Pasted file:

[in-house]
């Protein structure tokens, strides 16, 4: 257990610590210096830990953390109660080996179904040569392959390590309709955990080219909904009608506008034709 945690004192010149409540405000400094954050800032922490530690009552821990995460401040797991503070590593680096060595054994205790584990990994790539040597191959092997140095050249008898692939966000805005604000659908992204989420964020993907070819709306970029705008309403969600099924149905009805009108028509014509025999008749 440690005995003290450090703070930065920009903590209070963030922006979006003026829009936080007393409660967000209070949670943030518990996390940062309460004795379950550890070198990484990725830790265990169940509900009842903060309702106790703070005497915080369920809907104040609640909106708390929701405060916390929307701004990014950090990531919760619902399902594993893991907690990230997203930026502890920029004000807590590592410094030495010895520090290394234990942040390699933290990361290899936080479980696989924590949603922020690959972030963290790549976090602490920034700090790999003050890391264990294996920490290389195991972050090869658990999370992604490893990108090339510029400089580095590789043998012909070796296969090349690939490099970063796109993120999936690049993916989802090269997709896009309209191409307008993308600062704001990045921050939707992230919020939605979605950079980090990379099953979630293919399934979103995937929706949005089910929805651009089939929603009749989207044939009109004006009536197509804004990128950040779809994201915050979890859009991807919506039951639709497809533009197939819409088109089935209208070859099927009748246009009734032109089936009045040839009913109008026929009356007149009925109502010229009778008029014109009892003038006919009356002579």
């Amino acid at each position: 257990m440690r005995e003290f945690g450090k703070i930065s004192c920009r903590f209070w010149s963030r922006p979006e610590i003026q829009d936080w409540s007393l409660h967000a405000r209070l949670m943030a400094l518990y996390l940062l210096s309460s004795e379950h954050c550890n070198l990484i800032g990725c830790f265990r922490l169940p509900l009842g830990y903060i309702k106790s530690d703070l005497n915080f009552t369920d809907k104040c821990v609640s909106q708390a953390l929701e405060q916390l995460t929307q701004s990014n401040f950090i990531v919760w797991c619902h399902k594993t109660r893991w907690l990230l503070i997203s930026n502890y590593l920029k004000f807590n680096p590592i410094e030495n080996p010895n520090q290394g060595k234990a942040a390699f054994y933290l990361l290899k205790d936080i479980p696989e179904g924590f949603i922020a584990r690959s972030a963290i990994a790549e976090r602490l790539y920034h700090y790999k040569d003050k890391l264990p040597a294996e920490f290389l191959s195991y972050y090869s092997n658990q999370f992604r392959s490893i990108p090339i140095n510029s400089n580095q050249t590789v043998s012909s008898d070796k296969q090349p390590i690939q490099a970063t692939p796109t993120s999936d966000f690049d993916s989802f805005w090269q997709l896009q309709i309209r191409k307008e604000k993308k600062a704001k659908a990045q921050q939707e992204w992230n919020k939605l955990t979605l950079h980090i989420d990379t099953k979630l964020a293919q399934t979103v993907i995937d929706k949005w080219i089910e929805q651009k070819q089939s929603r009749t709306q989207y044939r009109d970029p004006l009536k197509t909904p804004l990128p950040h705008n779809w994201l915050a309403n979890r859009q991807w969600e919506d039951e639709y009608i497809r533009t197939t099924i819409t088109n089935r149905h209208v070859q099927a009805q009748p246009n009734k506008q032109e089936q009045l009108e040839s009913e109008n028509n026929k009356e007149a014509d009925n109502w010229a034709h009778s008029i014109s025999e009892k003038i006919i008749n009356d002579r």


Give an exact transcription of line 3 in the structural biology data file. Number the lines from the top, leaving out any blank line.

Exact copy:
């Amino acid at each position: 257990m440690r005995e003290f945690g450090k703070i930065s004192c920009r903590f209070w010149s963030r922006p979006e610590i003026q829009d936080w409540s007393l409660h967000a405000r209070l949670m943030a400094l518990y996390l940062l210096s309460s004795e379950h954050c550890n070198l990484i800032g990725c830790f265990r922490l169940p509900l009842g830990y903060i309702k106790s530690d703070l005497n915080f009552t369920d809907k104040c821990v609640s909106q708390a953390l929701e405060q916390l995460t929307q701004s990014n401040f950090i990531v919760w797991c619902h399902k594993t109660r893991w907690l990230l503070i997203s930026n502890y590593l920029k004000f807590n680096p590592i410094e030495n080996p010895n520090q290394g060595k234990a942040a390699f054994y933290l990361l290899k205790d936080i479980p696989e179904g924590f949603i922020a584990r690959s972030a963290i990994a790549e976090r602490l790539y920034h700090y790999k040569d003050k890391l264990p040597a294996e920490f290389l191959s195991y972050y090869s092997n658990q999370f992604r392959s490893i990108p090339i140095n510029s400089n580095q050249t590789v043998s012909s008898d070796k296969q090349p390590i690939q490099a970063t692939p796109t993120s999936d966000f690049d993916s989802f805005w090269q997709l896009q309709i309209r191409k307008e604000k993308k600062a704001k659908a990045q921050q939707e992204w992230n919020k939605l955990t979605l950079h980090i989420d990379t099953k979630l964020a293919q399934t979103v993907i995937d929706k949005w080219i089910e929805q651009k070819q089939s929603r009749t709306q989207y044939r009109d970029p004006l009536k197509t909904p804004l990128p950040h705008n779809w994201l915050a309403n979890r859009q991807w969600e919506d039951e639709y009608i497809r533009t197939t099924i819409t088109n089935r149905h209208v070859q099927a009805q009748p246009n009734k506008q032109e089936q009045l009108e040839s009913e109008n028509n026929k009356e007149a014509d009925n109502w010229a034709h009778s008029i014109s025999e009892k003038i006919i008749n009356d002579r």